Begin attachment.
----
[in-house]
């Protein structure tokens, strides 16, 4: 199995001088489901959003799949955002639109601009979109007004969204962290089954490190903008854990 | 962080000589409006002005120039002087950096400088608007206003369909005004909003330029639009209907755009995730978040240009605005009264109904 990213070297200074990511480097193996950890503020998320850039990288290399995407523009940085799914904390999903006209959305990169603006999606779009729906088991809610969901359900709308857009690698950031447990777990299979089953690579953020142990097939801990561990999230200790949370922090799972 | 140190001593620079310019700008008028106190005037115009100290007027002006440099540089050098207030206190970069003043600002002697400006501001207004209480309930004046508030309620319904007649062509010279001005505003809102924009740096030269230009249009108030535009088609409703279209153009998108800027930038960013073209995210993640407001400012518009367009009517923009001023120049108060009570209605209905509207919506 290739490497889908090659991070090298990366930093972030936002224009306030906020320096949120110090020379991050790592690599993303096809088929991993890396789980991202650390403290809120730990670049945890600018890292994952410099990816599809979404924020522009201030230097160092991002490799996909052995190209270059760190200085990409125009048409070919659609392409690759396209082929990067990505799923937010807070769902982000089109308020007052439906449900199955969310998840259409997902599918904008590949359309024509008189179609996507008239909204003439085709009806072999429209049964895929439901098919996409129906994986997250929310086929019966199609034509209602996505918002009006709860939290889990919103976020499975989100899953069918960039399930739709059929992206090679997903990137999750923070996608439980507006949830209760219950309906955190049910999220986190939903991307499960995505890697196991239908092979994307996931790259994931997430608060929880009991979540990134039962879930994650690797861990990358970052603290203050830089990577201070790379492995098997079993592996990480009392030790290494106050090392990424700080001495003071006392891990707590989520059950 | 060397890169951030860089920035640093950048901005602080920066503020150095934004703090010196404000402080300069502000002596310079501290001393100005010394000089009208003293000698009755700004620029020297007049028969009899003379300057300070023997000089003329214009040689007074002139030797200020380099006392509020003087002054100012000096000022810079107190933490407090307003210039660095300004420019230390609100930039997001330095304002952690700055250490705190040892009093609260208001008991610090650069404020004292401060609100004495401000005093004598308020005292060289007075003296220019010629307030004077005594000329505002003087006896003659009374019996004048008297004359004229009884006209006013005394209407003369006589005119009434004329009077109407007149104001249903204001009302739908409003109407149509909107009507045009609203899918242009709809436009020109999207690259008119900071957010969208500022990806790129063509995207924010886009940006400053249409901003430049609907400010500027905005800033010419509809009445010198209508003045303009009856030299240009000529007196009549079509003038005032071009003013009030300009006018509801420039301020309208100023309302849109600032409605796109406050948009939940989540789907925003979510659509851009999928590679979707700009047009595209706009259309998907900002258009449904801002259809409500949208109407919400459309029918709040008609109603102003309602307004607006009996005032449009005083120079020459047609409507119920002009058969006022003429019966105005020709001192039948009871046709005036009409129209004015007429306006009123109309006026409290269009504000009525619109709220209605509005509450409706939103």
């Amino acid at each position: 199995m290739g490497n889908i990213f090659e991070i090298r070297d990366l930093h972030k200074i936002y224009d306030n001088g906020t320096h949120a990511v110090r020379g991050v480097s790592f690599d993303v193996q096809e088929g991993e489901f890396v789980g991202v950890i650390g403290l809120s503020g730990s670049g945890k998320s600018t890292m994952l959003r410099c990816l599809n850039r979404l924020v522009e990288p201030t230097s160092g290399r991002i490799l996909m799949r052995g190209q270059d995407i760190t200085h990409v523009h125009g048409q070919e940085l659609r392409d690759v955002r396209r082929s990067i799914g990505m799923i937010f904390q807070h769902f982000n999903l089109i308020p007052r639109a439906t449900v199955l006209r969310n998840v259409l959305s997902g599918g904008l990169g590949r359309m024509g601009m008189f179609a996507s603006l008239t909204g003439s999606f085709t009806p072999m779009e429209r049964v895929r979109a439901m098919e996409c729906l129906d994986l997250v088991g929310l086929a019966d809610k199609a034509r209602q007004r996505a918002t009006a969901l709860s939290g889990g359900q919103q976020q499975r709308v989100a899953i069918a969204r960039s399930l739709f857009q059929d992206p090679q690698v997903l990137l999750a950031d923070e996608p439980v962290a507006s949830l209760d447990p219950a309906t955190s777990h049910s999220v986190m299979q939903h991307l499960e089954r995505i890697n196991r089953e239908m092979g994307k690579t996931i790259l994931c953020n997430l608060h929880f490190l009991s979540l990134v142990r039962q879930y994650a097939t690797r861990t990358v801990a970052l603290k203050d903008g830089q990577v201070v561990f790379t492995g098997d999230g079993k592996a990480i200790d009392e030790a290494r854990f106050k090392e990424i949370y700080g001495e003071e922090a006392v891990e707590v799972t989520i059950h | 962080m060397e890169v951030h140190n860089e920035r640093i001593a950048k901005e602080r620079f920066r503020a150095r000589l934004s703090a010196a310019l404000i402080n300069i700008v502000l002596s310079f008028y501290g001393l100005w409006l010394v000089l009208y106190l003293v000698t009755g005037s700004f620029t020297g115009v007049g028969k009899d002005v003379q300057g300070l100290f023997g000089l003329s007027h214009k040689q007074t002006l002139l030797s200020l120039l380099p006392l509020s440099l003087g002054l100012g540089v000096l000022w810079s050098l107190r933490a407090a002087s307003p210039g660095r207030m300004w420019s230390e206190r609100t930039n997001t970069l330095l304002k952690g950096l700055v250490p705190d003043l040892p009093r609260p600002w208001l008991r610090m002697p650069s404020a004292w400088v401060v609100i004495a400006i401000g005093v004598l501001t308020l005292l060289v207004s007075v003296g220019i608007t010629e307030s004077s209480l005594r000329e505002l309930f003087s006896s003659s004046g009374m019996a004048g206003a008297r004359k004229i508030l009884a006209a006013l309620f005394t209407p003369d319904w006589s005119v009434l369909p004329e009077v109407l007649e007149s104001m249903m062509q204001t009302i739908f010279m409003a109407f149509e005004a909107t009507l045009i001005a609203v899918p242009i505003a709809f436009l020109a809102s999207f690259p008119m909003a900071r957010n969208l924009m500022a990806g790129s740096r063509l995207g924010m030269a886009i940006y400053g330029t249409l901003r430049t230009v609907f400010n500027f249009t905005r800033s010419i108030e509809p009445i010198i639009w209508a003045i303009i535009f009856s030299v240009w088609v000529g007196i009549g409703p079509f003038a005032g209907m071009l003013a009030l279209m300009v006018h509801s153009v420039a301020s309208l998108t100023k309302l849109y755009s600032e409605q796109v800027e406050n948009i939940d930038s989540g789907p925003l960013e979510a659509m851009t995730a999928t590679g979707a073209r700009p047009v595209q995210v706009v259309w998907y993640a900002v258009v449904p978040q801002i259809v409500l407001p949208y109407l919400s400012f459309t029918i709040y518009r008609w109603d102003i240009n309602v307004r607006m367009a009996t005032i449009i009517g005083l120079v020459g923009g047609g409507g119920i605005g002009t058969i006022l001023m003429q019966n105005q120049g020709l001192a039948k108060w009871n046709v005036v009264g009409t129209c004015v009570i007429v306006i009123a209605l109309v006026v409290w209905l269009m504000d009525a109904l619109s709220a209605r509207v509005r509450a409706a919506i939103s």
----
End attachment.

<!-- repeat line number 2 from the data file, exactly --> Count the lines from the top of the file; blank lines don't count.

């Protein structure tokens, strides 16, 4: 199995001088489901959003799949955002639109601009979109007004969204962290089954490190903008854990 | 962080000589409006002005120039002087950096400088608007206003369909005004909003330029639009209907755009995730978040240009605005009264109904 990213070297200074990511480097193996950890503020998320850039990288290399995407523009940085799914904390999903006209959305990169603006999606779009729906088991809610969901359900709308857009690698950031447990777990299979089953690579953020142990097939801990561990999230200790949370922090799972 | 140190001593620079310019700008008028106190005037115009100290007027002006440099540089050098207030206190970069003043600002002697400006501001207004209480309930004046508030309620319904007649062509010279001005505003809102924009740096030269230009249009108030535009088609409703279209153009998108800027930038960013073209995210993640407001400012518009367009009517923009001023120049108060009570209605209905509207919506 290739490497889908090659991070090298990366930093972030936002224009306030906020320096949120110090020379991050790592690599993303096809088929991993890396789980991202650390403290809120730990670049945890600018890292994952410099990816599809979404924020522009201030230097160092991002490799996909052995190209270059760190200085990409125009048409070919659609392409690759396209082929990067990505799923937010807070769902982000089109308020007052439906449900199955969310998840259409997902599918904008590949359309024509008189179609996507008239909204003439085709009806072999429209049964895929439901098919996409129906994986997250929310086929019966199609034509209602996505918002009006709860939290889990919103976020499975989100899953069918960039399930739709059929992206090679997903990137999750923070996608439980507006949830209760219950309906955190049910999220986190939903991307499960995505890697196991239908092979994307996931790259994931997430608060929880009991979540990134039962879930994650690797861990990358970052603290203050830089990577201070790379492995098997079993592996990480009392030790290494106050090392990424700080001495003071006392891990707590989520059950 | 060397890169951030860089920035640093950048901005602080920066503020150095934004703090010196404000402080300069502000002596310079501290001393100005010394000089009208003293000698009755700004620029020297007049028969009899003379300057300070023997000089003329214009040689007074002139030797200020380099006392509020003087002054100012000096000022810079107190933490407090307003210039660095300004420019230390609100930039997001330095304002952690700055250490705190040892009093609260208001008991610090650069404020004292401060609100004495401000005093004598308020005292060289007075003296220019010629307030004077005594000329505002003087006896003659009374019996004048008297004359004229009884006209006013005394209407003369006589005119009434004329009077109407007149104001249903204001009302739908409003109407149509909107009507045009609203899918242009709809436009020109999207690259008119900071957010969208500022990806790129063509995207924010886009940006400053249409901003430049609907400010500027905005800033010419509809009445010198209508003045303009009856030299240009000529007196009549079509003038005032071009003013009030300009006018509801420039301020309208100023309302849109600032409605796109406050948009939940989540789907925003979510659509851009999928590679979707700009047009595209706009259309998907900002258009449904801002259809409500949208109407919400459309029918709040008609109603102003309602307004607006009996005032449009005083120079020459047609409507119920002009058969006022003429019966105005020709001192039948009871046709005036009409129209004015007429306006009123109309006026409290269009504000009525619109709220209605509005509450409706939103």